Bengaluru through the ages 1000 BC to 1800 AD
We have documented the major events in the history of Bengaluru in this series. While many of you will be familiar with them, we have scoured archived government documents, books and journals to bring out new facts that were not well known. In addition, interesting images embellish the words to provide a complete picture. We hope you enjoy the series.
Commander KRU Todd of the Royal Indian Navy discovered the ancient microliths while at Indo-British General Hospital in Jalahalli in November 1946. The site was a quarry for extracting granite. His report “A Microlithic Industry in Eastern Mysore” published in Man (March 1948 by Royal Anthropological Institute of Great Britain and Ireland) noted that the site “contains globular bowls with everted rims, projectile-shaped jars with round bottoms and flattish dishes of soup-plate size”. He dug out several hundred artefacts which consisted of blades, scrapers, cores, flakes and lunates. Archaeologist Mayasandra Seshadri of Mysore studied these implements and determined them to be ideally suited for “hunting economy” and they pre-dated the “Iron Age” based on geological evidence. His research could not conclude on a definite period but it was estimated to be even older than 1000 BC to 300 BC.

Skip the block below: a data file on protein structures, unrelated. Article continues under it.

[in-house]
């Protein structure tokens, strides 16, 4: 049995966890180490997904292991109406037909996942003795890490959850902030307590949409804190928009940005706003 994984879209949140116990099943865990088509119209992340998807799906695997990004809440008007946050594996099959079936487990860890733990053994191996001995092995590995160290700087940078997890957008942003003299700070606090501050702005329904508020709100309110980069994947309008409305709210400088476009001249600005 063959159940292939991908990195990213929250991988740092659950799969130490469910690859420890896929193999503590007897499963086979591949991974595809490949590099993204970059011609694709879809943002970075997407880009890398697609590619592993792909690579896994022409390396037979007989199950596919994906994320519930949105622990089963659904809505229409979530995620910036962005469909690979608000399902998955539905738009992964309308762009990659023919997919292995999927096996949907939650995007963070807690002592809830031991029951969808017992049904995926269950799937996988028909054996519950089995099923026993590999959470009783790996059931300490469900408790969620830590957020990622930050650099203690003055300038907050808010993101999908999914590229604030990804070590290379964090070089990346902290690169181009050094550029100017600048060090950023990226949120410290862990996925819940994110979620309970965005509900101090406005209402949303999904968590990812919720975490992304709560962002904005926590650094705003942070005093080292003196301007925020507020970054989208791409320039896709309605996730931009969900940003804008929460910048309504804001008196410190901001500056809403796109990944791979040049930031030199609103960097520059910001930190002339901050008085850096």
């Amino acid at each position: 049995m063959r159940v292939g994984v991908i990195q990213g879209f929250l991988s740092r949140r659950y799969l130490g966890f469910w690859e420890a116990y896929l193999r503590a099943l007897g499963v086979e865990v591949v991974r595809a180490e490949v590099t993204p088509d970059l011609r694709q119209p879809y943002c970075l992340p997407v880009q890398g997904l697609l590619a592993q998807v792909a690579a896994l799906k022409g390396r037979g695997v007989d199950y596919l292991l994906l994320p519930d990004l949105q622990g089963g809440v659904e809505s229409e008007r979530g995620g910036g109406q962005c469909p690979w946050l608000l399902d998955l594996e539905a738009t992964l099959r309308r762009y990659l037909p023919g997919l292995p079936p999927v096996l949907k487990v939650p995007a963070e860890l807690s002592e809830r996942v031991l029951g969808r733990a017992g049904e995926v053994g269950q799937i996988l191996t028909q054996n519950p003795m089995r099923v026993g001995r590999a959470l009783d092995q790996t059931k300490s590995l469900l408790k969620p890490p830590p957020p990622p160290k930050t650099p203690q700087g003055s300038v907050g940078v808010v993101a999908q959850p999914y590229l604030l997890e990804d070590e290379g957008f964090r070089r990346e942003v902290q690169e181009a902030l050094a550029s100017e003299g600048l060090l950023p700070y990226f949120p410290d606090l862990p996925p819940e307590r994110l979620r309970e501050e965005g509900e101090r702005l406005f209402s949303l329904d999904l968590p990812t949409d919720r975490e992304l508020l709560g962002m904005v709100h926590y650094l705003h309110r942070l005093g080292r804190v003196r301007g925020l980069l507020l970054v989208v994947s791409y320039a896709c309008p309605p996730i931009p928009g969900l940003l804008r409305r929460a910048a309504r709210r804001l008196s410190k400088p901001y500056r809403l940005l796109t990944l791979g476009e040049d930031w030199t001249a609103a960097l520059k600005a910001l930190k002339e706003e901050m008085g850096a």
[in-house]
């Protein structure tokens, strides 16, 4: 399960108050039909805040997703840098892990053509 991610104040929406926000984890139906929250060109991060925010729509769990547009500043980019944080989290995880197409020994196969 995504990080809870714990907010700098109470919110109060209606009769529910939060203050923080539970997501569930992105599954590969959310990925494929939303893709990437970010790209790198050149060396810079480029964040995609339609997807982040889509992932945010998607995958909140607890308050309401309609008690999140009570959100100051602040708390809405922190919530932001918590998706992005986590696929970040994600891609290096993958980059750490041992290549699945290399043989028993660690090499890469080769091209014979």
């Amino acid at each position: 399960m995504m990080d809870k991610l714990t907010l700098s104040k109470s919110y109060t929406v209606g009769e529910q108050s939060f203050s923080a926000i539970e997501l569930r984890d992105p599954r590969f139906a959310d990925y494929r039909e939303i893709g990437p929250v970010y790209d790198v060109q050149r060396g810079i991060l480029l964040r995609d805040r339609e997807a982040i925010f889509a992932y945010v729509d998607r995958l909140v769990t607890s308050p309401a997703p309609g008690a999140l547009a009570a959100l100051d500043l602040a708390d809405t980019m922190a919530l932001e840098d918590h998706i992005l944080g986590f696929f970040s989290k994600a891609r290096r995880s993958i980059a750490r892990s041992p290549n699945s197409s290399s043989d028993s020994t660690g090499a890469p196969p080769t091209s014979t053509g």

Image Courtesy A Microlithic Industry in Eastern Mysore by K. R. U. Todd. Published by Royal Anthropological Institute of Great Britain and Ireland (RAI)
Chikkajala and Tarabanahalli
Burial grounds were found at Chikkajala (24 km north of Bengaluru). Cists (a stone-lined grave, especially a tomb consisting of a pit lined with stones and often having a lid of stone or wood) were discovered to the east and south of Chikkajala. This is now classified as a centrally protected monument site by Archaeological Society of India.
Pre-historic sites were also found near Tarabanahalli situated about 12 miles northwest of Bengaluru. Major Edward Elmherst who was camping at Tarabanahalli in 1943 discovered in the vicinity of the forest inspection bungalow a few interesting beads and painted and decorated potsherds. These may date back to the Satavahana Empire and the commercial ties between South India and the Roman World during the first two centuries of the Christian Era (Annual Report of the Mysore Archaeological Department 1946).